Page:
MOSCOW (Sputnik), Svetlana Alexandrova – Later in the day, a delegation of French lawmakers, including Dhuicq, will reach the Black Sea peninsula of Crimea for a visit that will last until Sunday. Paris has condemned the move, with French Foreign Ministry spokesman Romain Nadal terming the visit a breach of international law.
"It is our duty as members of parliament to be free thinking, we have the right to say what we want, where we want and when we want. So it [the French government] decided it could dictate to us what to do and what not to do. We refused, because in every true democracy, parliament is independent from the government," Dhuicq said, commenting on the remarks of the Foreign Ministry's spokesman.
Crimea seceded from Ukraine and became part of Russia after more than 96 percent of local voters supported the move in a referendum in March 2014.
Many Western countries, including the entire European Union, refused to recognized the legitimacy of the vote, imposing several rounds of sanctions on Russia over the alleged "annexation" of the peninsula. Moscow insisted that all of its actions were in accordance with international law.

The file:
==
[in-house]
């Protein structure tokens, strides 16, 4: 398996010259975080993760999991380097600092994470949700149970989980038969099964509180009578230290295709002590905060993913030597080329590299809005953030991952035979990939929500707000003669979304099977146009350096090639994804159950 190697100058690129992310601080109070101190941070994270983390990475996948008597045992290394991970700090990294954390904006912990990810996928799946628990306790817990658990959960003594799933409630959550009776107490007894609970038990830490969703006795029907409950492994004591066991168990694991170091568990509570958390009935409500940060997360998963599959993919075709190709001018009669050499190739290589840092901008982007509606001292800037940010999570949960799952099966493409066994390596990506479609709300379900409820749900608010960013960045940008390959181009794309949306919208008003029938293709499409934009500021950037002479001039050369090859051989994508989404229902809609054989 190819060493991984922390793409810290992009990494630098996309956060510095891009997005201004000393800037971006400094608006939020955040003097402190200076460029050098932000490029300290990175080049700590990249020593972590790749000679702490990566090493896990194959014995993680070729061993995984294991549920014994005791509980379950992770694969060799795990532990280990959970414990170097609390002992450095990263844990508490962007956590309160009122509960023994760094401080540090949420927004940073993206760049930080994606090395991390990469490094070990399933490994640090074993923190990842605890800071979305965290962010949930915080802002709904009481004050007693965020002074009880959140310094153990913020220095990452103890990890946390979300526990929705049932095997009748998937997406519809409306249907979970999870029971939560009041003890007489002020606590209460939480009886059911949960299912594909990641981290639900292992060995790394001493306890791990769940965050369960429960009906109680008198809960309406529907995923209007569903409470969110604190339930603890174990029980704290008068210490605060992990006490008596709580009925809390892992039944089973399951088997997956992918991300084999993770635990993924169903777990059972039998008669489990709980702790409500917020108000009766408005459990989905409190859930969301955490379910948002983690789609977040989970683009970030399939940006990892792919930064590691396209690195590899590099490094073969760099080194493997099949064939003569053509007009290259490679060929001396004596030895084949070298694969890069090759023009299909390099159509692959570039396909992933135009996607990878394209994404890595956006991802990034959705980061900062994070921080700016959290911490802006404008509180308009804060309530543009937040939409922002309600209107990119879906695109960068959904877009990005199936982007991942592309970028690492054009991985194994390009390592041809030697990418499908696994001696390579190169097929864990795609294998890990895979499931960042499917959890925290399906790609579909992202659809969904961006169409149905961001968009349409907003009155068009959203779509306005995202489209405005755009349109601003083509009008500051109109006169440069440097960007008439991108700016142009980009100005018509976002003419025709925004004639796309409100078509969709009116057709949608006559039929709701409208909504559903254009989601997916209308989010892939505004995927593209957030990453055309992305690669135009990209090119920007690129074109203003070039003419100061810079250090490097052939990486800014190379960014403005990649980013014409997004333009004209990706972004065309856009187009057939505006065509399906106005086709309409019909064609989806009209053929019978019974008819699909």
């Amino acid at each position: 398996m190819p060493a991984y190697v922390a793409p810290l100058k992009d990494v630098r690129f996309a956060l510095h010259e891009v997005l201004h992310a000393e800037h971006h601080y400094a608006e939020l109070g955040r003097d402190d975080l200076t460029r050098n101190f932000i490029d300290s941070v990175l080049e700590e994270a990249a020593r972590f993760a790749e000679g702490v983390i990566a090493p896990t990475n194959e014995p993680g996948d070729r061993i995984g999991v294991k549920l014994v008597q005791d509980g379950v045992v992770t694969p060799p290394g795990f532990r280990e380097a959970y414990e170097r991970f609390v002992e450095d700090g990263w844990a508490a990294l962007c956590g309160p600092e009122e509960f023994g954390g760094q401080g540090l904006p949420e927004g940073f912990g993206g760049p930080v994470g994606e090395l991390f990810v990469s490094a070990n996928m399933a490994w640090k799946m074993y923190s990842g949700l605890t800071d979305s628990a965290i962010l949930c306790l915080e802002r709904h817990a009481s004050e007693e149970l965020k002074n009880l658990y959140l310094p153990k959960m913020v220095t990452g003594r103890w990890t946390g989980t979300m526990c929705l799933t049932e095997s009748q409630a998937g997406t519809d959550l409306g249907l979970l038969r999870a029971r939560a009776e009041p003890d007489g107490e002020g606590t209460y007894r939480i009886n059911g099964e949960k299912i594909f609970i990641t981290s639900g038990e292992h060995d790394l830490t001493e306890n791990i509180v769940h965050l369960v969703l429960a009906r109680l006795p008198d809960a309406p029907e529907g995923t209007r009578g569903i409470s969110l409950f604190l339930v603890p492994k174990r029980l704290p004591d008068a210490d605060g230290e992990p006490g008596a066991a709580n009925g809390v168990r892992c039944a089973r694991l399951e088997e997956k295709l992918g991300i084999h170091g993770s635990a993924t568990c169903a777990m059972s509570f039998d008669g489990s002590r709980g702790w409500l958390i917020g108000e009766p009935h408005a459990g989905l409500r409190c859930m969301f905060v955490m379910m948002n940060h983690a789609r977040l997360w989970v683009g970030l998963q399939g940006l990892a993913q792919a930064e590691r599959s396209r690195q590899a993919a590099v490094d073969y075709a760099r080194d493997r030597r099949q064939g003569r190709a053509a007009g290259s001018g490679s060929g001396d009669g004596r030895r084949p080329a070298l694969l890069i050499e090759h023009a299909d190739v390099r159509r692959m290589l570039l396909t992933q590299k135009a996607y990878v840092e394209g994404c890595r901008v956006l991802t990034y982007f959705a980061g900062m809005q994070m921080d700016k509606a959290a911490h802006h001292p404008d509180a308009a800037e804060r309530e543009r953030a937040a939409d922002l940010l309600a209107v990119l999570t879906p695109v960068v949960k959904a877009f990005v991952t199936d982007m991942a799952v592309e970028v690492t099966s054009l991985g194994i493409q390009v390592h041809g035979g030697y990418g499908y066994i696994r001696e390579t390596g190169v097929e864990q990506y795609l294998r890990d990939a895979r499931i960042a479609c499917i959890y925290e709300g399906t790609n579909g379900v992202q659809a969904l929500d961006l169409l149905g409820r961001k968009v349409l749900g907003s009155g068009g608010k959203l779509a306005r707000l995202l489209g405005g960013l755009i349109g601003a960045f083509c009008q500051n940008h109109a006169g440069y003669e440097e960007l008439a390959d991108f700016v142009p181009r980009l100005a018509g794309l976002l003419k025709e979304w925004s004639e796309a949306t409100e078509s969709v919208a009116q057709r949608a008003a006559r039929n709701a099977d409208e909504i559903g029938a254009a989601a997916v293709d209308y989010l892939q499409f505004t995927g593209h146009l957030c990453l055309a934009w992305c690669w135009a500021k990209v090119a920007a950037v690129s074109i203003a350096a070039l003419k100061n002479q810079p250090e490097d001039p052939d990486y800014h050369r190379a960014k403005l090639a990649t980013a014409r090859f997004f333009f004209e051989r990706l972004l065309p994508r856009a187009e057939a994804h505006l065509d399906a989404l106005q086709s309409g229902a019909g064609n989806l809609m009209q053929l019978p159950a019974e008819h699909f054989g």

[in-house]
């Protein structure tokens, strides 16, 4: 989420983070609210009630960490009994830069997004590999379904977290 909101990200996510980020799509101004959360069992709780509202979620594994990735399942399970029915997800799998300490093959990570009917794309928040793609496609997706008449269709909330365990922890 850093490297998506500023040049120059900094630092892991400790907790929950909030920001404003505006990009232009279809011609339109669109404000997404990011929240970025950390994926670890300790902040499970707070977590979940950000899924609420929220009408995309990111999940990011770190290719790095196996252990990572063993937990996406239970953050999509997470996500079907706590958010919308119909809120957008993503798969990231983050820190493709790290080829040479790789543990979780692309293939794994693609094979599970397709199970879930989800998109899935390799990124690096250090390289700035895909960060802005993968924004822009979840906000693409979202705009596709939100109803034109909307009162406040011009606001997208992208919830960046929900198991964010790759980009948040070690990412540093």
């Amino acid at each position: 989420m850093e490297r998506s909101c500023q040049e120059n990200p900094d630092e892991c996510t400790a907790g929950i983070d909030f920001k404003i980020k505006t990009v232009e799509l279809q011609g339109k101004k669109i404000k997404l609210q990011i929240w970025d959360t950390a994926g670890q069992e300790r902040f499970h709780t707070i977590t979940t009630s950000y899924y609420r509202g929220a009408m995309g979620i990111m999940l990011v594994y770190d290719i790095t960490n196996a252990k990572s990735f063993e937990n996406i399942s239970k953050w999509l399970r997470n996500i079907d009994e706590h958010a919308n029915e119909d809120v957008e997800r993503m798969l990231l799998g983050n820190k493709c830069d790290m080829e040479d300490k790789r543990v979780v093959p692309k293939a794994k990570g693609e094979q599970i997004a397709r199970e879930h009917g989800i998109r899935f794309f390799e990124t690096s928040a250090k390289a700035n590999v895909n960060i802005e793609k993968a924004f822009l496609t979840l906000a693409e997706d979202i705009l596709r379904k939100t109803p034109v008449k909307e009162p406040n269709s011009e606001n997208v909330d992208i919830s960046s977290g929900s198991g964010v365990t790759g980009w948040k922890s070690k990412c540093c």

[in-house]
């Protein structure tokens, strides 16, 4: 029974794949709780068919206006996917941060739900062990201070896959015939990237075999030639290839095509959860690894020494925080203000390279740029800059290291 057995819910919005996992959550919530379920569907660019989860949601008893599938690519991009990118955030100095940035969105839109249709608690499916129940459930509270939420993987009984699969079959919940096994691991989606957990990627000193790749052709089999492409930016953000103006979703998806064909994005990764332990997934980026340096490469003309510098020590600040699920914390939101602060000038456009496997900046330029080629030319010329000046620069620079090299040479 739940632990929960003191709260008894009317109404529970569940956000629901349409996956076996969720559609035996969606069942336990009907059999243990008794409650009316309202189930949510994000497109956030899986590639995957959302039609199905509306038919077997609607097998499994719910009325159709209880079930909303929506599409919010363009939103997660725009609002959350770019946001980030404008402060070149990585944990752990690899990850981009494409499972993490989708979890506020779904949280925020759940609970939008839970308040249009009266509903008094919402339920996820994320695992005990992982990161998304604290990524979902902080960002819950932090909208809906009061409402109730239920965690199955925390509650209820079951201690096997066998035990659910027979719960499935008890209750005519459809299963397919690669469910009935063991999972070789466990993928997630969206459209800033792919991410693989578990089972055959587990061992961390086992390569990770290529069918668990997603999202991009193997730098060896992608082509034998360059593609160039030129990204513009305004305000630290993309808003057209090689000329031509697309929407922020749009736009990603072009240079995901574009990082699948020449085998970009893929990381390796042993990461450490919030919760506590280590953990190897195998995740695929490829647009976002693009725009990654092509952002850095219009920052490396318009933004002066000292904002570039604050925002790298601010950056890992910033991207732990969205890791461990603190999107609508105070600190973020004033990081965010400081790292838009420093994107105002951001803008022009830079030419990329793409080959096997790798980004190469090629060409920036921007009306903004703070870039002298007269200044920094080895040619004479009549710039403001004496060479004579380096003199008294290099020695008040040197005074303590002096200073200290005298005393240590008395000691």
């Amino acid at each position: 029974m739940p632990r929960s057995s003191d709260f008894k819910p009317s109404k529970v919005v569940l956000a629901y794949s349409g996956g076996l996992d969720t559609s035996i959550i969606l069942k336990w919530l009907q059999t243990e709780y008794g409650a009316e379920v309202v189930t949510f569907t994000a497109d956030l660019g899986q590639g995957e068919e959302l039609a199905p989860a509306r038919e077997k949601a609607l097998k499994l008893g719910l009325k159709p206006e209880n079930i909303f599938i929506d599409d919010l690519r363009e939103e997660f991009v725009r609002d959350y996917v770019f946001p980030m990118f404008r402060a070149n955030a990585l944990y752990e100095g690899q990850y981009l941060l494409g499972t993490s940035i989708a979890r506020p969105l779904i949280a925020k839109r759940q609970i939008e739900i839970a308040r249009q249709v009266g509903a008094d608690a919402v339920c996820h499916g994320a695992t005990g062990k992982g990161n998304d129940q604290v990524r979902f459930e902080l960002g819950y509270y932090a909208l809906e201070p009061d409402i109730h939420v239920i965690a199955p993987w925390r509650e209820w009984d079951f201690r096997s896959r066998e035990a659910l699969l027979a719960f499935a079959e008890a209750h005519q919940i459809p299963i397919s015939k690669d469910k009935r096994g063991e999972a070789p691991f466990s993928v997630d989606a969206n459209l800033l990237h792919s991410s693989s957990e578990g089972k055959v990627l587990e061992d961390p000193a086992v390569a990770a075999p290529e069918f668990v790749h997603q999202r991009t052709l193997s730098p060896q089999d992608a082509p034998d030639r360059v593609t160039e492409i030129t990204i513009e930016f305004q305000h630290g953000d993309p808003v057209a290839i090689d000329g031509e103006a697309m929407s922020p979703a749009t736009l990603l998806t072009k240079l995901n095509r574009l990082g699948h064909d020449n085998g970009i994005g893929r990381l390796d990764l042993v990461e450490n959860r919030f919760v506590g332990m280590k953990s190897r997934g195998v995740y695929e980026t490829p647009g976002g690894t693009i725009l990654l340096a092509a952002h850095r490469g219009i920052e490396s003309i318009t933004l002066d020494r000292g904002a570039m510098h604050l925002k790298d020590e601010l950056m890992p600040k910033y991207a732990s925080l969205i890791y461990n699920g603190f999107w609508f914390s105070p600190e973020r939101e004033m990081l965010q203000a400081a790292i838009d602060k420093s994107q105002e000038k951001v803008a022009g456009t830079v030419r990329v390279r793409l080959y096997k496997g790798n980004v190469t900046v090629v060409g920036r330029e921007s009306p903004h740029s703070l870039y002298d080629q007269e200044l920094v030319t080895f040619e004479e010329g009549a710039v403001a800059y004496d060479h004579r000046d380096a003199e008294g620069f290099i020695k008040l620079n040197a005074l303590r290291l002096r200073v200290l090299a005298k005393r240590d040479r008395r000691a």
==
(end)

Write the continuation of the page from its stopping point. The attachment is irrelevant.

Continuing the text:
Russia, France Should Develop Siberian Natural Resources Together
Europe and France in particular could help Russia explore its resources-rich Siberian region, Dhuicq told Sputnik, as he warned of an impending war for raw materials.
"Siberia is what we believe we must develop together between Russia and Europe, between Russia and France," Dhuicq said.
Dhuicq condemned the rift between Russia and France over Ukraine. He said the Ukrainian conflict destroyed the "love affair" between Moscow and Paris, and pushed Russia into the arms of China.
Dhuicq added that he expects there to be a war over control of raw materials in the world this century.
Under the 2014 contract, Russia and China plan to build a gas pipeline called the Power of Siberia to pump an annual 38 billion cubic meters of Russian gas to its eastern neighbor for a period of 30 years.